Alexandre Astier is in the spotlight on the LaCinetek site. The author of “Kaamelott” has unveiled the list of his fifty favorite films on the streaming platform.
Kaamelottfrom small to big screen
Alexandre Astier became famous in the eyes of the French public thanks to Kaamelott (2005-2009). What began as “a simple” series of sketches around the universe of King Arthur, became a real phenomenon. A cult work that evolved over the seasons, becoming more and more ambitious and even changing format. To get an idea of the impact of the series in popular culturejust look at all these lines repeated on a daily basis like the famous “It is not false” of Karadoc and Perceval.
While telling his story, about the small and now the big screen with Kaamelott: First part, Alexandre Astier was also able to have fun reinjecting more or less known elements from cinema (and elsewhere) into his work. One thinks in particular of his reference to Heat during a discussion between Arthur and Lancelot, or even funny reference to Star Wars and Luke Skywalker’s lightsaber.
In this, Kaamelott is already some proof of the cinephilia of its author. But to find out a little more about his cinematographic tastes, Alexandre Astier revealed his list of favorite movies at LaCinetek.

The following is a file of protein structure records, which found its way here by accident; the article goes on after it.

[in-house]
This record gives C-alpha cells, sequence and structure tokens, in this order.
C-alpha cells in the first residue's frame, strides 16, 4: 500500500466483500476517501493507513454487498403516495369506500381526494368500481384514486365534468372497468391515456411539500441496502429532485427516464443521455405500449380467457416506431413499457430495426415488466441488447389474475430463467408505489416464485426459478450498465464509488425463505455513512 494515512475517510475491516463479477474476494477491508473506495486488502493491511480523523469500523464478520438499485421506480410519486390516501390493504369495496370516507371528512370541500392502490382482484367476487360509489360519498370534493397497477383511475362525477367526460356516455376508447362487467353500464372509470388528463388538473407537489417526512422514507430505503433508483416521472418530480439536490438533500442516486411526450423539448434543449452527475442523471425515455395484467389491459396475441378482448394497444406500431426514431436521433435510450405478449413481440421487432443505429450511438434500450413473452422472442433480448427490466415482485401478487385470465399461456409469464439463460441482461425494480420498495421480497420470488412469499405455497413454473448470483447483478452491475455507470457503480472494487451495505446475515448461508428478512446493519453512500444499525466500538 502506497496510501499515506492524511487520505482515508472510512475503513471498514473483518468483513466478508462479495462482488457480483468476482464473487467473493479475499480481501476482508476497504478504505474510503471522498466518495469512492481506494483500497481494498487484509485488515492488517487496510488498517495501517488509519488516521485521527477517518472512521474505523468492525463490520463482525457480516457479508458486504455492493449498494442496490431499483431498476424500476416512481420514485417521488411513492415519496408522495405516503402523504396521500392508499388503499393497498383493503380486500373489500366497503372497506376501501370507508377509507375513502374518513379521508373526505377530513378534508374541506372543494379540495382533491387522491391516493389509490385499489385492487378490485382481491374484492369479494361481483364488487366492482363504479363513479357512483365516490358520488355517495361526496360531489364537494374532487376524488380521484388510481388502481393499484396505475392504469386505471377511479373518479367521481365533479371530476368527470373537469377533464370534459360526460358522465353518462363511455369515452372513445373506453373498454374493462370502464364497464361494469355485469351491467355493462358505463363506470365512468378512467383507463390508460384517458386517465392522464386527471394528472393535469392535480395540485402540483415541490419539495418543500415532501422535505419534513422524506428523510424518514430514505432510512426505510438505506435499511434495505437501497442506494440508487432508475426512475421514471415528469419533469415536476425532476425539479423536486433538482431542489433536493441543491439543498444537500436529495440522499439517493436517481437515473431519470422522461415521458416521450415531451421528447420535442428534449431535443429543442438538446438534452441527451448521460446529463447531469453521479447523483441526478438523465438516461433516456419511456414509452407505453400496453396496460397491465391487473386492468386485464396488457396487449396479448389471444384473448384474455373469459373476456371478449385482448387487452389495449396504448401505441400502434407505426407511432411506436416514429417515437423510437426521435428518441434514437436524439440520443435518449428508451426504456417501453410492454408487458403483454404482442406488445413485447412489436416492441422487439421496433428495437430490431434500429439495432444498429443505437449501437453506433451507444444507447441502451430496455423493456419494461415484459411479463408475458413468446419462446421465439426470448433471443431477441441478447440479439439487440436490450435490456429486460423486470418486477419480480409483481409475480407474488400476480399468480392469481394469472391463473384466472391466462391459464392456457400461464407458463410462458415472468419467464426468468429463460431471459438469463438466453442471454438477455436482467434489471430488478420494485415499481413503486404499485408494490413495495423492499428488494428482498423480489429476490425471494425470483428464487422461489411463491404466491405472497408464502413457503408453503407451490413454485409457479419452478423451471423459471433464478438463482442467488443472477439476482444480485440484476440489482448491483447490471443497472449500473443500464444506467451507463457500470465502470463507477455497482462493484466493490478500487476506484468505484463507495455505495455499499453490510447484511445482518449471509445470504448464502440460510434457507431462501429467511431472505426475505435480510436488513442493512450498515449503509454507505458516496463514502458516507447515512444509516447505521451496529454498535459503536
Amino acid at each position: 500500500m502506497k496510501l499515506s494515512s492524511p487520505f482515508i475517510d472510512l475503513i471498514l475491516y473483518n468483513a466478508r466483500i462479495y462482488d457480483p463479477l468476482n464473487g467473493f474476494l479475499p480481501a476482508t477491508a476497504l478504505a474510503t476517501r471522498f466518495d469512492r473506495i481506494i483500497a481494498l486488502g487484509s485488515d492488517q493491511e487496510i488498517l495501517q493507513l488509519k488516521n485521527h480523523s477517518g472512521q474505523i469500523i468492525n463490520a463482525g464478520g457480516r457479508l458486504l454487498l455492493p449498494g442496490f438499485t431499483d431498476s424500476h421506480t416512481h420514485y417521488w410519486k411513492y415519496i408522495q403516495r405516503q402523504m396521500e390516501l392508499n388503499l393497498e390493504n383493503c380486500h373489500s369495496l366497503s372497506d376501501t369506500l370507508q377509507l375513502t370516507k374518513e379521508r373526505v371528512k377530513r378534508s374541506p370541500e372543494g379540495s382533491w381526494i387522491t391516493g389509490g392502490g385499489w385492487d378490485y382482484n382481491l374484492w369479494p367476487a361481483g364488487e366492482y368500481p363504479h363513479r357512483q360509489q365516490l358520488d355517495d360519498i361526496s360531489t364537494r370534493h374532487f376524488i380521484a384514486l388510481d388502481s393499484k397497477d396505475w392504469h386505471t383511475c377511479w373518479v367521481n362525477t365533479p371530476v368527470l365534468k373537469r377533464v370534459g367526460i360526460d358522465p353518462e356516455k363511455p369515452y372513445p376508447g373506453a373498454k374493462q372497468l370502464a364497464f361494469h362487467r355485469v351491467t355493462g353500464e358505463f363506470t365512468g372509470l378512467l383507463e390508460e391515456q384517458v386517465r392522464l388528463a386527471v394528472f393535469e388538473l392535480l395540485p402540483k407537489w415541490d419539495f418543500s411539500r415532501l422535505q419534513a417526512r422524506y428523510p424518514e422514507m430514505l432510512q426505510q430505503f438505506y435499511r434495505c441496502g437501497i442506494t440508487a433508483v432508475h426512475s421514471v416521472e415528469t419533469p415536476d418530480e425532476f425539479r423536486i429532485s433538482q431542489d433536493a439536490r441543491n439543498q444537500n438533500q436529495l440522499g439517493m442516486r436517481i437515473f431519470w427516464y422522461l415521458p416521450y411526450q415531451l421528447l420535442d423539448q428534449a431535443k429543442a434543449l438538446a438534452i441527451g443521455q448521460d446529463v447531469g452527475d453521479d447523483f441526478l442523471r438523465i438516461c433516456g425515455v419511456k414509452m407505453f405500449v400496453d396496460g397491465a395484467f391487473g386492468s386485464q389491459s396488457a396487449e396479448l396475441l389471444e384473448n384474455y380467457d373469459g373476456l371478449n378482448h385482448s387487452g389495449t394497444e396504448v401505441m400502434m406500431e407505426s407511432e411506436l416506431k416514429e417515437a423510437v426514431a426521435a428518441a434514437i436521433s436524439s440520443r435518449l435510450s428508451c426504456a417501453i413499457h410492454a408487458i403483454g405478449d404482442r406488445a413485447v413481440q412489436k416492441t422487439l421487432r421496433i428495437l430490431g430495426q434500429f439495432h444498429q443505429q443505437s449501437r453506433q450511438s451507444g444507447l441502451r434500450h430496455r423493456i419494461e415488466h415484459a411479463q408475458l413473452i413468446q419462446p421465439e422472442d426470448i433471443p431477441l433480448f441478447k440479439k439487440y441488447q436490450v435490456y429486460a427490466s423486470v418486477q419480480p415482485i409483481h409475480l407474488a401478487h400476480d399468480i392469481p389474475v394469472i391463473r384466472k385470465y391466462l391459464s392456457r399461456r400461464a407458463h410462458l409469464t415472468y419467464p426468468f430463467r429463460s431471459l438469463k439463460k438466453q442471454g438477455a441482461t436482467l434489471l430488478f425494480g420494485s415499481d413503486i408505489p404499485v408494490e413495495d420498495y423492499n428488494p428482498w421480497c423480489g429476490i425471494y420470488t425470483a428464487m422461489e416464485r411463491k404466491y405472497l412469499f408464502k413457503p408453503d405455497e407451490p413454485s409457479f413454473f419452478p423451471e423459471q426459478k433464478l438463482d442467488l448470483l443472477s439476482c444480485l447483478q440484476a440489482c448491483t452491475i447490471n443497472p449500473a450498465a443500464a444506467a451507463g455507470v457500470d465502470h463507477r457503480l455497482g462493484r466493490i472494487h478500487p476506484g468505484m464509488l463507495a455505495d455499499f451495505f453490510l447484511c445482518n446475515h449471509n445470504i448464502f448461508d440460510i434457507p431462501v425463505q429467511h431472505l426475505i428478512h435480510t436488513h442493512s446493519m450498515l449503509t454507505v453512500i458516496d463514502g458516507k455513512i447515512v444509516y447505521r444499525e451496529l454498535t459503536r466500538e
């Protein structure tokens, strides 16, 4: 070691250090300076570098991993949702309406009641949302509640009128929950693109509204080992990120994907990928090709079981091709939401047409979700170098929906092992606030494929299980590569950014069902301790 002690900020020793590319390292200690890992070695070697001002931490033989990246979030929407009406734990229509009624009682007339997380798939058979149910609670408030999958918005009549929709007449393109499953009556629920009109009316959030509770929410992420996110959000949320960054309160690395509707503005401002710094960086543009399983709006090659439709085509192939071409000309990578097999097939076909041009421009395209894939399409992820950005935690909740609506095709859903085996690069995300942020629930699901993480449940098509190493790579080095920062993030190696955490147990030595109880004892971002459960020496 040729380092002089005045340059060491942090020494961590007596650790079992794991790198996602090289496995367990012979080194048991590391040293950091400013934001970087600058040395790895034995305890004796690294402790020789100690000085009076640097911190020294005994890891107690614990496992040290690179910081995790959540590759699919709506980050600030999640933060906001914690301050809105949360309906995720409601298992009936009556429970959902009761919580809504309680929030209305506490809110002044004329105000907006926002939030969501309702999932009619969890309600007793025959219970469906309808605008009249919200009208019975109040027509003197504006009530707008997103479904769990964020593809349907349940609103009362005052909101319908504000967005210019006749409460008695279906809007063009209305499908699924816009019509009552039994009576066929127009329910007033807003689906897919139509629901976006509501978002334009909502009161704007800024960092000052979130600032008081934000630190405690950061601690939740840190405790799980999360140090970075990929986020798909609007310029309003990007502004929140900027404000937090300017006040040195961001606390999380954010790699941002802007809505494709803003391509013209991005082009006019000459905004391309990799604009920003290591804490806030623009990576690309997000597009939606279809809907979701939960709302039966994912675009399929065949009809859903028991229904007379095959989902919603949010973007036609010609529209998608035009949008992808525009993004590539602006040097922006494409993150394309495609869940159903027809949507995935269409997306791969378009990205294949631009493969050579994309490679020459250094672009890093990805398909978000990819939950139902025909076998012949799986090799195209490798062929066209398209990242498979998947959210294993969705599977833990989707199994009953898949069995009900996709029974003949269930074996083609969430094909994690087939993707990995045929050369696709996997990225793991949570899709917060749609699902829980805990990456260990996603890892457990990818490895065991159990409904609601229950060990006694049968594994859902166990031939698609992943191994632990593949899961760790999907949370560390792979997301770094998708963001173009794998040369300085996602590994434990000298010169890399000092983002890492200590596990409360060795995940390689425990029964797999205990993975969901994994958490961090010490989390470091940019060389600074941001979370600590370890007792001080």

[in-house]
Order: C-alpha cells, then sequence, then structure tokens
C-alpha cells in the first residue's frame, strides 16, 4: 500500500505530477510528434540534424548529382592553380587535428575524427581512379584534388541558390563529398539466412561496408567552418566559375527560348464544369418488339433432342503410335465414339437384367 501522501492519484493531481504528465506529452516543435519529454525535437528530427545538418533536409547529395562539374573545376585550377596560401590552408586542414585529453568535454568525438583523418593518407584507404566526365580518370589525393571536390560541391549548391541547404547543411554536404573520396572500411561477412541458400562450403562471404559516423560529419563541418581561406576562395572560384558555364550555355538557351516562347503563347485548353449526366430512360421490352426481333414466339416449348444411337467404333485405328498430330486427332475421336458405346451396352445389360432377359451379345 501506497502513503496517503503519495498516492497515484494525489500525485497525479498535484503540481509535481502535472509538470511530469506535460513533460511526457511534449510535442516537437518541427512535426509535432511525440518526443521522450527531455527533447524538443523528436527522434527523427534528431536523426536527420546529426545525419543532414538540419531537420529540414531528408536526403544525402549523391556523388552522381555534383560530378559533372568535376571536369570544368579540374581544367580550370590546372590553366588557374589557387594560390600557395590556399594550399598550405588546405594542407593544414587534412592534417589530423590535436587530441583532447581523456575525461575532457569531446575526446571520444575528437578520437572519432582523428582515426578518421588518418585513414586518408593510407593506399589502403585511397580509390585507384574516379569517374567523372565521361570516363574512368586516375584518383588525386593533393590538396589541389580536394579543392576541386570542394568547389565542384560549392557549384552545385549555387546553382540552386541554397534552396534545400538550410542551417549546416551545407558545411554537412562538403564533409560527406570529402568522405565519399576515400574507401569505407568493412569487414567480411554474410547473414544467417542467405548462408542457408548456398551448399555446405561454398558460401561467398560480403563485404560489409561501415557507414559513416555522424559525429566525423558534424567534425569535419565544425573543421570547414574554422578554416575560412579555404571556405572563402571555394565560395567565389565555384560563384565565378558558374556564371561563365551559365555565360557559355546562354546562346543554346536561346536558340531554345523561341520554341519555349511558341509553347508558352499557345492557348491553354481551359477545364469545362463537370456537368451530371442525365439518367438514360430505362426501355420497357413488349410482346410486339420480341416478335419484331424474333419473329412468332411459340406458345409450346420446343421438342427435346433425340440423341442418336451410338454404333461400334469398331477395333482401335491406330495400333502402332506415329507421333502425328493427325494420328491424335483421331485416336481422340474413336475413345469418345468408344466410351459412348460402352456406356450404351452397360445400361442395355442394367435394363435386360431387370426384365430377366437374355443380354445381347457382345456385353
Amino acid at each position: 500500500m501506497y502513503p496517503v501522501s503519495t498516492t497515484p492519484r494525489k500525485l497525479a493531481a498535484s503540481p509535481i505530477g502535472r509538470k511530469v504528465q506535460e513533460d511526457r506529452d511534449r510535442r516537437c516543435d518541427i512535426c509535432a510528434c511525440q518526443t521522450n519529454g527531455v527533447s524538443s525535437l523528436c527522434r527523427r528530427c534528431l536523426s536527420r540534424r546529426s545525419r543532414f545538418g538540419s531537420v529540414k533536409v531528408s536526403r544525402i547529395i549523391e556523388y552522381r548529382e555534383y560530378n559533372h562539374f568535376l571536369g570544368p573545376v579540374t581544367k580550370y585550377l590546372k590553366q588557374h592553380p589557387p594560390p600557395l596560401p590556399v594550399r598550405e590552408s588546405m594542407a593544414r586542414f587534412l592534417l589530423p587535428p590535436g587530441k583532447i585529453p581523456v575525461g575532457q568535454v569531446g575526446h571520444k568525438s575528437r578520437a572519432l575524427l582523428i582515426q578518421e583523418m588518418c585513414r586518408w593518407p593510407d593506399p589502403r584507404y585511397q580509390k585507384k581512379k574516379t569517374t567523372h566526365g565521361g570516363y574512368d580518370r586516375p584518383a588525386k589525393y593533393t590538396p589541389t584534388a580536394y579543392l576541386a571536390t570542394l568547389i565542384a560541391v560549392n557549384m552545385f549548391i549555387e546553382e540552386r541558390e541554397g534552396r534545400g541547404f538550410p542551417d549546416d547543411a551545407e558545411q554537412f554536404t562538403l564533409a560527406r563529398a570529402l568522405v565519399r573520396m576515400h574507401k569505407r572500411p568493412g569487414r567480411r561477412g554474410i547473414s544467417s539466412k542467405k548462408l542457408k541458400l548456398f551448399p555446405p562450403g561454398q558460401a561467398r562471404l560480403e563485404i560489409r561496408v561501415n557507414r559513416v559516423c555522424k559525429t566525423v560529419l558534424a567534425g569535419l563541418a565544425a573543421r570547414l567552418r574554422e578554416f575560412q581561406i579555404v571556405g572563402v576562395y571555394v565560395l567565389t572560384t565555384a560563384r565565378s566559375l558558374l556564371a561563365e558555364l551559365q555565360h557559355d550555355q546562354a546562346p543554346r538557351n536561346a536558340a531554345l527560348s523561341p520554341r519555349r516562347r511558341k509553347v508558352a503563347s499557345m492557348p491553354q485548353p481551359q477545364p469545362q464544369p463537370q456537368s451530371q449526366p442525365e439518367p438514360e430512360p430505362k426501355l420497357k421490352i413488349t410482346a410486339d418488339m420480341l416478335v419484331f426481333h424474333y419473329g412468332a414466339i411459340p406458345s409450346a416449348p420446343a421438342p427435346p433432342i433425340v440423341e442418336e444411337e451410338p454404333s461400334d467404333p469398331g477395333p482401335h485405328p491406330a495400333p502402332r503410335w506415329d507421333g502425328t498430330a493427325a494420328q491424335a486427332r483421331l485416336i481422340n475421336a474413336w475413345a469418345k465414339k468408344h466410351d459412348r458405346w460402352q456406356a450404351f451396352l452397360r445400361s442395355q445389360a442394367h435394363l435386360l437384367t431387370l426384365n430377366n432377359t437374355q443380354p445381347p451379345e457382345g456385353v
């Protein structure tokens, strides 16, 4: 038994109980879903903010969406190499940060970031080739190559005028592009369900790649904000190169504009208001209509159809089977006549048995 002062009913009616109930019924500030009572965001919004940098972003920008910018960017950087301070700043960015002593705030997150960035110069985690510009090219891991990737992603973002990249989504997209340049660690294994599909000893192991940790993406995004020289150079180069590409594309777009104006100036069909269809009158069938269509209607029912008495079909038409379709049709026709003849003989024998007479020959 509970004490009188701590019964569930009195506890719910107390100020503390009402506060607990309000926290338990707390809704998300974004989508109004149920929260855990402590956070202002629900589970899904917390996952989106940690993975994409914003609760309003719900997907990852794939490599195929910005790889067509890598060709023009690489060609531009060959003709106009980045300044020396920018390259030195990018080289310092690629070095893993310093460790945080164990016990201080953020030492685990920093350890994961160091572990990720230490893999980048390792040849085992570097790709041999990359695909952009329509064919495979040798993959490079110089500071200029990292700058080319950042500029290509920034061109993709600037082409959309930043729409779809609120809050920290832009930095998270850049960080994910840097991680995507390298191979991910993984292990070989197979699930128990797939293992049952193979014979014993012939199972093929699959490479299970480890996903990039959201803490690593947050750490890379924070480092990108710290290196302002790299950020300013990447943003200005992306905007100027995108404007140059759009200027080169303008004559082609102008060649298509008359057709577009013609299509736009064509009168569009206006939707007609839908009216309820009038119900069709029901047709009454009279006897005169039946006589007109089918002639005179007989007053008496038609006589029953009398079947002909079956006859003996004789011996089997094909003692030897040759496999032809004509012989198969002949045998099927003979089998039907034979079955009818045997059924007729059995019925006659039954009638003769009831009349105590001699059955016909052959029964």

The 50 films of Alexadre Astier
To accompany his recommendations, Alexandre Astier writes:
I would rather be “a hundred times a film” than “a hundred times once”. (…) I don’t always see them in full. Bits, often. Sometimes, I don’t even see them at all, I quote them to myself, I invoke them. They act as a reference, schooling, bible… And a small refuge.
Among the films he highlights for the streaming platform, there is everything, but only good. To start with Jaws (1974), which he defines as “a perfect theatrical camera“. Other great American works of the 1970s also include The Three Days of the Condor (1974) or even Journey to the End of Hell (1978).
From the 1990s, Alexandre Astier highlights these great authors who are Brian de Palma (The Impasse in 1993), Clint Eastwood (Ruthless in 1992) or Joel Coen (The Big Lebowski in 1998). And as far as blockbuster cinema is concerned, a bit of Star Warsobviously, but episode 3 Revenge of the Sith. An original choice but that we fully validate.
Of course, it’s not just for Americans, France is also well represented in this list with several films by Henri Verneuil and Bertrand Blier, as well as very famous comedies like Megalomania (1971) and Santa is garbage (1982).
The complete list of Alexandre Astier’s favorite films is to be discovered on the site of LaCinetekwhich also offers as a bonus three videos in which he presents Old timers, Today’s Remains and Jaws.